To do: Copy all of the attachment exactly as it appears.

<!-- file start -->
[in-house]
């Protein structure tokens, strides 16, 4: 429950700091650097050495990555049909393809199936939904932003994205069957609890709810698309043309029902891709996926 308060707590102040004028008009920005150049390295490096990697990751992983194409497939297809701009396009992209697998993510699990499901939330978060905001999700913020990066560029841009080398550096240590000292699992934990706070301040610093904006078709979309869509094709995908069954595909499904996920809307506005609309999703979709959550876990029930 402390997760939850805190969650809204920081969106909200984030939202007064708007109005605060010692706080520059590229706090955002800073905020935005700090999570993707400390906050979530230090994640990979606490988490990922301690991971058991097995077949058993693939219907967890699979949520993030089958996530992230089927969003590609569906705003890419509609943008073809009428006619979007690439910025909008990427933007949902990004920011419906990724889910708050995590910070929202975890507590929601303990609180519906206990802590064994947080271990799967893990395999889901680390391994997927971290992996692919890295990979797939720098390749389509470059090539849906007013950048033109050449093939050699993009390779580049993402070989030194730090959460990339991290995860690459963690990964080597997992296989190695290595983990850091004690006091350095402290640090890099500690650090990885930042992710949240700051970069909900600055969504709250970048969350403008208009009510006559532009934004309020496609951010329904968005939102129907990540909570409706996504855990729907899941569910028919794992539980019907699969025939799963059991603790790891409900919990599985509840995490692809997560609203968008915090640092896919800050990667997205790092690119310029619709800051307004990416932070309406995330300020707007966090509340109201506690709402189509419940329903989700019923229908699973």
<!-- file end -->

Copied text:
[in-house]
């Protein structure tokens, strides 16, 4: 429950700091650097050495990555049909393809199936939904932003994205069957609890709810698309043309029902891709996926 308060707590102040004028008009920005150049390295490096990697990751992983194409497939297809701009396009992209697998993510699990499901939330978060905001999700913020990066560029841009080398550096240590000292699992934990706070301040610093904006078709979309869509094709995908069954595909499904996920809307506005609309999703979709959550876990029930 402390997760939850805190969650809204920081969106909200984030939202007064708007109005605060010692706080520059590229706090955002800073905020935005700090999570993707400390906050979530230090994640990979606490988490990922301690991971058991097995077949058993693939219907967890699979949520993030089958996530992230089927969003590609569906705003890419509609943008073809009428006619979007690439910025909008990427933007949902990004920011419906990724889910708050995590910070929202975890507590929601303990609180519906206990802590064994947080271990799967893990395999889901680390391994997927971290992996692919890295990979797939720098390749389509470059090539849906007013950048033109050449093939050699993009390779580049993402070989030194730090959460990339991290995860690459963690990964080597997992296989190695290595983990850091004690006091350095402290640090890099500690650090990885930042992710949240700051970069909900600055969504709250970048969350403008208009009510006559532009934004309020496609951010329904968005939102129907990540909570409706996504855990729907899941569910028919794992539980019907699969025939799963059991603790790891409900919990599985509840995490692809997560609203968008915090640092896919800050990667997205790092690119310029619709800051307004990416932070309406995330300020707007966090509340109201506690709402189509419940329903989700019923229908699973």